Tom tried to revive me on my third call to him. New rings on new pistons take a while to seat themselves and during that time the engine will burn up some of its oil, he said. It’s not a difficult concept to grasp if you’ve seen a piston with its rings, which I had. They look something like this:
What’s supposed to take place is, those rings, the horizontal bands toward the top of the piston, are supposed to expand just beyond the piston so that they’re snug against the cylinder wall (not shown), snug enough so that the oil bathing the bottom end of the piston rod and the crankshaft (not shown) to which it’s attached does not creep up into the combustion chamber just north of the piston’s top, where it would get burned up along with the gasoline, some of it remaining behind to leak onto the spark plug tip and foul the plugs.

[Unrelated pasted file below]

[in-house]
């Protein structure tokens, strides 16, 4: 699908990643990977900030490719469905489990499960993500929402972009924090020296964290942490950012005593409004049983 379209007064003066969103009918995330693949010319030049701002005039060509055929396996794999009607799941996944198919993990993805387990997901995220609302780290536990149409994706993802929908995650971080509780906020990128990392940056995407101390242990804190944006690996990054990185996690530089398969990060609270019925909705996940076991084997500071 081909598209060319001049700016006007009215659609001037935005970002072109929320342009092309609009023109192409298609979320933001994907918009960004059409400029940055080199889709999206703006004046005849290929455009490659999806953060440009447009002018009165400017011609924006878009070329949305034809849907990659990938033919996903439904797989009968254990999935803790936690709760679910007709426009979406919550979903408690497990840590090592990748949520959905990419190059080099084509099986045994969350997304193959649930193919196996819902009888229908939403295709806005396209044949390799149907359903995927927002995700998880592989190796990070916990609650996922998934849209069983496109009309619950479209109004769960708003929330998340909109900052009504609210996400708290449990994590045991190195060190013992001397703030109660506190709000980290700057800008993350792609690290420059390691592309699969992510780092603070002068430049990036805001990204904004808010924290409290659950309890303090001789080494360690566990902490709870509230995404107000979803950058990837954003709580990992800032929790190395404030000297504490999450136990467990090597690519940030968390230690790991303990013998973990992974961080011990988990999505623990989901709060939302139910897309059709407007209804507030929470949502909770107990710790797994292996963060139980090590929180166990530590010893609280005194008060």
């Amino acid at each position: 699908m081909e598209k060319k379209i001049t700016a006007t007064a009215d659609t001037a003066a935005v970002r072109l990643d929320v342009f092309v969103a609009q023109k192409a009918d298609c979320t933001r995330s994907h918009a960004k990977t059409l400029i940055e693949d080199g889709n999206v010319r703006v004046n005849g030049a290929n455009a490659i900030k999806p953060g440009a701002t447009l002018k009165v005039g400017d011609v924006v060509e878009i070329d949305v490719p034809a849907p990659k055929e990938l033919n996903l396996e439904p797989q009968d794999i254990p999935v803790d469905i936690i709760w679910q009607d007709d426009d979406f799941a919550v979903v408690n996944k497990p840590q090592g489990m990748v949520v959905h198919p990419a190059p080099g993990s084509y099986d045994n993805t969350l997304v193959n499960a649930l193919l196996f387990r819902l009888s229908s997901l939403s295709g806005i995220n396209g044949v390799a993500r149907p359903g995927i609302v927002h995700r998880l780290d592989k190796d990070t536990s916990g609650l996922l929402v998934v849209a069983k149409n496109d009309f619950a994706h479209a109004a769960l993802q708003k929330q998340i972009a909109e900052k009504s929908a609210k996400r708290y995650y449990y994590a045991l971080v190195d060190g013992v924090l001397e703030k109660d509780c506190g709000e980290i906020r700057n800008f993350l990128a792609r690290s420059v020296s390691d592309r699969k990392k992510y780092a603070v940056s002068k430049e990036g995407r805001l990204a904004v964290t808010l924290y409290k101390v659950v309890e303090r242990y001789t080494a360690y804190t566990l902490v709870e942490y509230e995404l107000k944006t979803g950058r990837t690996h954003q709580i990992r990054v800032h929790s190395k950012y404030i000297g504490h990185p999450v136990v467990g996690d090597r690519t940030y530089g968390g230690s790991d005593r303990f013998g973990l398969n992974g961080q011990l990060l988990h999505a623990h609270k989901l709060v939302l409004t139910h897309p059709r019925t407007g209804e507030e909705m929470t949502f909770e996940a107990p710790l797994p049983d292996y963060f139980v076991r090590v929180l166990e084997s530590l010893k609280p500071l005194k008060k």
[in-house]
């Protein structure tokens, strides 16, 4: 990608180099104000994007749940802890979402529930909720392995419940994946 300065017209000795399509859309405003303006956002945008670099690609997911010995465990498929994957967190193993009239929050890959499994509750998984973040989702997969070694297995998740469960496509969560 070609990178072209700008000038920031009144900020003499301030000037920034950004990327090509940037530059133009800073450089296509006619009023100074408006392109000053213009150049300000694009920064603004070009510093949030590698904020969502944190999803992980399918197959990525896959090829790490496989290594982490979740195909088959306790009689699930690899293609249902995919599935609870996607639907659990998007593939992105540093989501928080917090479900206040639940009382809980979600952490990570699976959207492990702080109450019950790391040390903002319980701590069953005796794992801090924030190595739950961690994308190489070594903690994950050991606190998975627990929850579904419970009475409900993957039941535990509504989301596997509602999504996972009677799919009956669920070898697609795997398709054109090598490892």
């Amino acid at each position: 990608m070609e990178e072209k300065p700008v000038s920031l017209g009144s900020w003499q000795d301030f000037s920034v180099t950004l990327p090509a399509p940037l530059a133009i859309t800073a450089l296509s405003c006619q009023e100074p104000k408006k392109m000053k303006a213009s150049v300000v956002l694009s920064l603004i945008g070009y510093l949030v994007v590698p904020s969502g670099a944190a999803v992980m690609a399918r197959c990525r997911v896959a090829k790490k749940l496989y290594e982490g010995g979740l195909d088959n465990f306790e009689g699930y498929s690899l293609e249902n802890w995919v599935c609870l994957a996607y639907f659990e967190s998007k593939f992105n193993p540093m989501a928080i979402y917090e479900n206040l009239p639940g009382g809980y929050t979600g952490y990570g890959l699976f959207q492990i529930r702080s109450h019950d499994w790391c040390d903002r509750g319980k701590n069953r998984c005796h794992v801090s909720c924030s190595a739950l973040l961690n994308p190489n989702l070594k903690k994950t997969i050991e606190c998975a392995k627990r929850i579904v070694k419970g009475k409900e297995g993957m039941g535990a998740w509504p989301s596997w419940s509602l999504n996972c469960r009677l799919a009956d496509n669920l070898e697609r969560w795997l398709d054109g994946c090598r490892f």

My car was burning up two quarts of oil a week, and I was driving it only to work and back, fifteen miles a day. If it had rings at all, they must have taken up some function other than the one for which they were designed. I began to notice plumes of smoke from my exhaust — white smoke, black smoke, blue smoke. I was black and blue.